In most parts of the US, summer is an extremely humid season. Aside from making our hair frizzy, high levels of humidity can actually be hazardous to our health—not to mention the condition of our homes—causing problems with mold, mildew, and allergies.
If you’re experiencing extreme humidity levels in your home, here are a few simple solutions to help you combat it.
Keep air flowing.
Stagnant air is one of the most uncomfortable feelings, and can make getting a good night’s rest near impossible. Ensure the air in your home is moving by using fans to circulate it, or turning your central air conditioner to its dry setting to remove dampness.
Purchase a dehumidifier (or make one).
Dehumidifiers are specially designed to remove excess moisture from the air. Depending on what type you purchase, you can also remove other toxins and impurities, too. If you don’t want to splurge, though, you can make your own DIY dehumidifier by drilling holes in the bottom of a large bucket, placing inside another bucket, and filling the inside with rock salt or unscented cat litter. Change the litter two to three times per month.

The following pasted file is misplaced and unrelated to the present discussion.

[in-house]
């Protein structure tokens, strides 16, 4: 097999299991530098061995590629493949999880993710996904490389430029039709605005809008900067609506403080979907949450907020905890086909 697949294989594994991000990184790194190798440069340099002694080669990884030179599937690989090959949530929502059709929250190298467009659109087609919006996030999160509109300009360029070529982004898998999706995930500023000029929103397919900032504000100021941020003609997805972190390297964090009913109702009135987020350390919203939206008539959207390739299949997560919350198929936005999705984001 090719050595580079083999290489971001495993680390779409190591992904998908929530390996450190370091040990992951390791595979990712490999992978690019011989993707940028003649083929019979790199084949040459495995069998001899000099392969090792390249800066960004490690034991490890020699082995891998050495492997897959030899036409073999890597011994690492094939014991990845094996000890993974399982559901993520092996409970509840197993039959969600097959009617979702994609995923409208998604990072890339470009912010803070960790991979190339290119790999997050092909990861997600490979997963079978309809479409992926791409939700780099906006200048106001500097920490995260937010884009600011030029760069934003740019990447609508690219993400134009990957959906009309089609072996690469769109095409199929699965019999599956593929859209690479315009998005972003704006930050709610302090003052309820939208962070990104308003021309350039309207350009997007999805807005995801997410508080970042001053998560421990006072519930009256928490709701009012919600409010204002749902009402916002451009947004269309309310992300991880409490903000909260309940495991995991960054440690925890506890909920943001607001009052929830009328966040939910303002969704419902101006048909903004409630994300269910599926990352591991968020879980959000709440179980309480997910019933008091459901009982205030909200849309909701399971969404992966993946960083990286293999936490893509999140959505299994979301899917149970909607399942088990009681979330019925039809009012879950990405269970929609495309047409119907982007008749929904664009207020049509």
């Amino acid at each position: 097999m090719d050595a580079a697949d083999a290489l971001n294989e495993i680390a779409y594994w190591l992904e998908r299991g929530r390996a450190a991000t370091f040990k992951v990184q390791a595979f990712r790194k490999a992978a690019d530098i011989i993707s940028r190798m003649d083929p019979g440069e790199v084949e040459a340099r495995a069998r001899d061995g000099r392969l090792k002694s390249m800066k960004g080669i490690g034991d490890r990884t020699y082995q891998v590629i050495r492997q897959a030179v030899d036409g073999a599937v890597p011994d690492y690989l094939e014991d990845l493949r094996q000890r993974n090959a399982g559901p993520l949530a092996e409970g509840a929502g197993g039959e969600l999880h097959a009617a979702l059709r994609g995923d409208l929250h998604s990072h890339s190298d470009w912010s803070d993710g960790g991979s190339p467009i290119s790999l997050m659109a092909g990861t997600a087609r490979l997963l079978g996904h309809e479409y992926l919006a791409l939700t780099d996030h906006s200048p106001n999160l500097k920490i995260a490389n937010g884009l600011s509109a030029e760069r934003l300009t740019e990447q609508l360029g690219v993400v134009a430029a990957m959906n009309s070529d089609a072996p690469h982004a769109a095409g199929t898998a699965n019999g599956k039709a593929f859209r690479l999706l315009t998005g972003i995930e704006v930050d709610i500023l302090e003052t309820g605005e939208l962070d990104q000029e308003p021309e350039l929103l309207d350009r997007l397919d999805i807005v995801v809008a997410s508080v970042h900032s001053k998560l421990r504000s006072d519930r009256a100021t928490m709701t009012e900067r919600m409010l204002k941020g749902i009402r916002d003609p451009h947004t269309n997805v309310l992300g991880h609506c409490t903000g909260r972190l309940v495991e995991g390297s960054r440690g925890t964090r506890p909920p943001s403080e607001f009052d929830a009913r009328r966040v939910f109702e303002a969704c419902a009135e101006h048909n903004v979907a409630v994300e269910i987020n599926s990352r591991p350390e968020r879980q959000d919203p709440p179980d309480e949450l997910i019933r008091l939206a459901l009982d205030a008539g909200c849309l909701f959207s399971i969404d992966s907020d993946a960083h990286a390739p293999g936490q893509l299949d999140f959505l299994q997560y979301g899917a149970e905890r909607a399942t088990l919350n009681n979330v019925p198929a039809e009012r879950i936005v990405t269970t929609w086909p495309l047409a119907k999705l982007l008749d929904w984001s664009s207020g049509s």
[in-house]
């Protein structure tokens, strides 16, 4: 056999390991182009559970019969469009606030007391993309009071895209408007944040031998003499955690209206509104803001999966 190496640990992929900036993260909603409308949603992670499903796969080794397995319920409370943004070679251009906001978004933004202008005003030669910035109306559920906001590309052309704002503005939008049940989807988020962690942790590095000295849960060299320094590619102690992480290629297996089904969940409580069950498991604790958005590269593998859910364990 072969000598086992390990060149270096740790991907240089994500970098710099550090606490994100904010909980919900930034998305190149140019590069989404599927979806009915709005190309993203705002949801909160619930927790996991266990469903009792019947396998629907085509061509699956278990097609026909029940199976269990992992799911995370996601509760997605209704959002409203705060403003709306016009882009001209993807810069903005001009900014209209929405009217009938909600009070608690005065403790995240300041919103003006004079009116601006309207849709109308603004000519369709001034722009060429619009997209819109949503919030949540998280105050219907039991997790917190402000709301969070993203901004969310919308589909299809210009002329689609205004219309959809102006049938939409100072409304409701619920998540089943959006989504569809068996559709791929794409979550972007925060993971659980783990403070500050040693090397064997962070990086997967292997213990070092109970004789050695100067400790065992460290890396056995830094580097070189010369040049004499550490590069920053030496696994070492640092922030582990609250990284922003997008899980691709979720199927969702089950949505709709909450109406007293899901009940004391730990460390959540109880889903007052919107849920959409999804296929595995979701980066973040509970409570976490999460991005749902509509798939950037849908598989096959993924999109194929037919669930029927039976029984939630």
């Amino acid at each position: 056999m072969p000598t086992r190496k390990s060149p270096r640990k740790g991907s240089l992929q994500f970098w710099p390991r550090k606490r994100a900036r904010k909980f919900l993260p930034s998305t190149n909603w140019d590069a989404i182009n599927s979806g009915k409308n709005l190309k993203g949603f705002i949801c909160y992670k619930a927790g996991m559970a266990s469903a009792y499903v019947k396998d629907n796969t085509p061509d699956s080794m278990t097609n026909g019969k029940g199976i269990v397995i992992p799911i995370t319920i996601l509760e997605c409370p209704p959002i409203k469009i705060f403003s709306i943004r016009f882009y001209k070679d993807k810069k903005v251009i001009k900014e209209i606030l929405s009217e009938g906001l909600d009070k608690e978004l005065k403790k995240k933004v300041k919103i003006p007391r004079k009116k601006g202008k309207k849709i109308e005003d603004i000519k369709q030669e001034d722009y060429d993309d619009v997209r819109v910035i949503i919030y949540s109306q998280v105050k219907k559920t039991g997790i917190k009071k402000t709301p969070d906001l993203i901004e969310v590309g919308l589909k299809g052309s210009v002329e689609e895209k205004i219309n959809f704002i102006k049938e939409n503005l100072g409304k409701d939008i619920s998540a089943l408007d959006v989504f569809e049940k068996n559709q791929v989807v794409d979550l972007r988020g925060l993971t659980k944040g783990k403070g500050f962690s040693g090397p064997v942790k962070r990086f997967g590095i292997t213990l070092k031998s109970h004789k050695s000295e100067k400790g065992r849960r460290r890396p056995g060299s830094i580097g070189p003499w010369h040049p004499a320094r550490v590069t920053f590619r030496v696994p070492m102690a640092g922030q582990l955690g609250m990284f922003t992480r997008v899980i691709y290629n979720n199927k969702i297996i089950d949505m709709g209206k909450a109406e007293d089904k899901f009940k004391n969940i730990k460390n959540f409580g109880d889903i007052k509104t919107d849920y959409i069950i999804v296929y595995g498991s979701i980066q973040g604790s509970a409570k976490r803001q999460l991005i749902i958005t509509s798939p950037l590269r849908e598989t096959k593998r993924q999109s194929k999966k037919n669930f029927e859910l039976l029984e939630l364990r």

Avoid introducing unnecessary moisture.
Taking long showers or running the washing machine frequently will bring a lot of added moisture into the air. On particularly humid days, try hanging clothes outside to dry, and keeping showers quick. If your home is more humid because of a leak, it’s a good idea to run a dehumidifier even after the leak is cleaned up, too.
Open the windows.
If it’s less humid outside than it is inside your home, improve ventilation by keeping your windows open. Natural air flow will help alleviate some of the damp air, and circulate new air throughout the house.
Don’t over-water house plants.
Having an abundance of plants in your home can create a tropical-like environment. After watering, be sure there is no stagnant water at the bottom or on top of the plants, and if possible, move some of the plants outdoors temporarily.